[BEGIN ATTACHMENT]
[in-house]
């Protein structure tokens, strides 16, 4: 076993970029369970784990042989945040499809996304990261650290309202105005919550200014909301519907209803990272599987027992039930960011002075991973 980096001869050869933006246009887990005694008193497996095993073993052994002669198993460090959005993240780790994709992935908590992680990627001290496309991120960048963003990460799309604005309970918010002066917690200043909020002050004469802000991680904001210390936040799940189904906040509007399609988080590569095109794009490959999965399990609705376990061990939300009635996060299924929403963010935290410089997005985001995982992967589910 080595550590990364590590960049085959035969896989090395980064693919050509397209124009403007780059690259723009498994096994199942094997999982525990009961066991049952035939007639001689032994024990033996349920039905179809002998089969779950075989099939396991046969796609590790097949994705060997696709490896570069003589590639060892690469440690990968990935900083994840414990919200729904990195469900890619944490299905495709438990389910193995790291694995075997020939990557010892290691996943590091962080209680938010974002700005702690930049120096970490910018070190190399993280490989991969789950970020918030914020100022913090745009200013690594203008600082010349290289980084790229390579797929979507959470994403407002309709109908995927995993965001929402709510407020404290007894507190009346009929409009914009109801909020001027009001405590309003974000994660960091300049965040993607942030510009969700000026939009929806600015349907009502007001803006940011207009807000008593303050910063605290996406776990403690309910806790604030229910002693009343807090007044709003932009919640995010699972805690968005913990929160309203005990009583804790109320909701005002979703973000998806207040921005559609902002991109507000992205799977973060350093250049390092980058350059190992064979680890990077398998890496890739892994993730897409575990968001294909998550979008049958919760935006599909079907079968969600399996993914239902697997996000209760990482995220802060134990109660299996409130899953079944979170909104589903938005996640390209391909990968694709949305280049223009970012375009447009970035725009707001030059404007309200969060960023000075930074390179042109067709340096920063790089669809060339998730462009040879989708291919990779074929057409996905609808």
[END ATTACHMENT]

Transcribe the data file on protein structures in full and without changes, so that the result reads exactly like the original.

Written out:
[in-house]
């Protein structure tokens, strides 16, 4: 076993970029369970784990042989945040499809996304990261650290309202105005919550200014909301519907209803990272599987027992039930960011002075991973 980096001869050869933006246009887990005694008193497996095993073993052994002669198993460090959005993240780790994709992935908590992680990627001290496309991120960048963003990460799309604005309970918010002066917690200043909020002050004469802000991680904001210390936040799940189904906040509007399609988080590569095109794009490959999965399990609705376990061990939300009635996060299924929403963010935290410089997005985001995982992967589910 080595550590990364590590960049085959035969896989090395980064693919050509397209124009403007780059690259723009498994096994199942094997999982525990009961066991049952035939007639001689032994024990033996349920039905179809002998089969779950075989099939396991046969796609590790097949994705060997696709490896570069003589590639060892690469440690990968990935900083994840414990919200729904990195469900890619944490299905495709438990389910193995790291694995075997020939990557010892290691996943590091962080209680938010974002700005702690930049120096970490910018070190190399993280490989991969789950970020918030914020100022913090745009200013690594203008600082010349290289980084790229390579797929979507959470994403407002309709109908995927995993965001929402709510407020404290007894507190009346009929409009914009109801909020001027009001405590309003974000994660960091300049965040993607942030510009969700000026939009929806600015349907009502007001803006940011207009807000008593303050910063605290996406776990403690309910806790604030229910002693009343807090007044709003932009919640995010699972805690968005913990929160309203005990009583804790109320909701005002979703973000998806207040921005559609902002991109507000992205799977973060350093250049390092980058350059190992064979680890990077398998890496890739892994993730897409575990968001294909998550979008049958919760935006599909079907079968969600399996993914239902697997996000209760990482995220802060134990109660299996409130899953079944979170909104589903938005996640390209391909990968694709949305280049223009970012375009447009970035725009707001030059404007309200969060960023000075930074390179042109067709340096920063790089669809060339998730462009040879989708291919990779074929057409996905609808």